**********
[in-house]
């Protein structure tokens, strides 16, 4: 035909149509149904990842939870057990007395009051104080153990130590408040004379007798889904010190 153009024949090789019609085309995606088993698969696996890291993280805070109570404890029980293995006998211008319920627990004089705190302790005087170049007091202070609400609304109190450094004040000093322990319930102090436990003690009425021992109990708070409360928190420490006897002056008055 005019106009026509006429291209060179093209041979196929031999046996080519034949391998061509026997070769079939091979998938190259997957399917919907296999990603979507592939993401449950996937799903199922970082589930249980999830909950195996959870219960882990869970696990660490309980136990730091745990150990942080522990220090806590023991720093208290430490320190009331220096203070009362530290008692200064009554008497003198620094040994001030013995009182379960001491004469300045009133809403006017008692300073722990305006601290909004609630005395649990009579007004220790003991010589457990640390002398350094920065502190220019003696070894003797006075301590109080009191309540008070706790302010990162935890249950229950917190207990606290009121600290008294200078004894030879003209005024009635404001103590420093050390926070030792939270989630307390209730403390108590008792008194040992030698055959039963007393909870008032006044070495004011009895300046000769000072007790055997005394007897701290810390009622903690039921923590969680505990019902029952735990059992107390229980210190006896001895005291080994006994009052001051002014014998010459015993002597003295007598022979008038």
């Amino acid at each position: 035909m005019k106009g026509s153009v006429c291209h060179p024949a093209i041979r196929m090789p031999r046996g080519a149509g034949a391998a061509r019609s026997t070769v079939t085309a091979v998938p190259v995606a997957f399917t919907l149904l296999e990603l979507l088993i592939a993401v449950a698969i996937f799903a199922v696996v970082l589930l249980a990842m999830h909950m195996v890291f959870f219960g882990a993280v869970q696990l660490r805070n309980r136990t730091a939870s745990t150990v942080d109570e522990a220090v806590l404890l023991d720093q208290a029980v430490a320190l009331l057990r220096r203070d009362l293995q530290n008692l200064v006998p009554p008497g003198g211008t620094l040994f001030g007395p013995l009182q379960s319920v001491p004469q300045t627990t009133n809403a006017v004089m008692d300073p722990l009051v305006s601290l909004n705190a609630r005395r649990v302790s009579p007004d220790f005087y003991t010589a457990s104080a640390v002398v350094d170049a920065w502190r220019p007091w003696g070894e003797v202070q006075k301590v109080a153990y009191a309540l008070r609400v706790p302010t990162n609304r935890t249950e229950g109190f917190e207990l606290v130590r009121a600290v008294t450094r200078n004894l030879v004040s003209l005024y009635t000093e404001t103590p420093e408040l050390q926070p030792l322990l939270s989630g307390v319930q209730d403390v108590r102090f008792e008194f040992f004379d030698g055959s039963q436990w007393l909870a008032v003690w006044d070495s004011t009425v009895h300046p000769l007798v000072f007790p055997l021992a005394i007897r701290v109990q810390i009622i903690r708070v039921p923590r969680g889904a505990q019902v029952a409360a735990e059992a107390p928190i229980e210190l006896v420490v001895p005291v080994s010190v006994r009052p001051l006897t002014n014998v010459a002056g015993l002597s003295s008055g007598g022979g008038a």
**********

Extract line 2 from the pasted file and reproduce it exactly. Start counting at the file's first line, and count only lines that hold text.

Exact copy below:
């Protein structure tokens, strides 16, 4: 035909149509149904990842939870057990007395009051104080153990130590408040004379007798889904010190 153009024949090789019609085309995606088993698969696996890291993280805070109570404890029980293995006998211008319920627990004089705190302790005087170049007091202070609400609304109190450094004040000093322990319930102090436990003690009425021992109990708070409360928190420490006897002056008055 005019106009026509006429291209060179093209041979196929031999046996080519034949391998061509026997070769079939091979998938190259997957399917919907296999990603979507592939993401449950996937799903199922970082589930249980999830909950195996959870219960882990869970696990660490309980136990730091745990150990942080522990220090806590023991720093208290430490320190009331220096203070009362530290008692200064009554008497003198620094040994001030013995009182379960001491004469300045009133809403006017008692300073722990305006601290909004609630005395649990009579007004220790003991010589457990640390002398350094920065502190220019003696070894003797006075301590109080009191309540008070706790302010990162935890249950229950917190207990606290009121600290008294200078004894030879003209005024009635404001103590420093050390926070030792939270989630307390209730403390108590008792008194040992030698055959039963007393909870008032006044070495004011009895300046000769000072007790055997005394007897701290810390009622903690039921923590969680505990019902029952735990059992107390229980210190006896001895005291080994006994009052001051002014014998010459015993002597003295007598022979008038």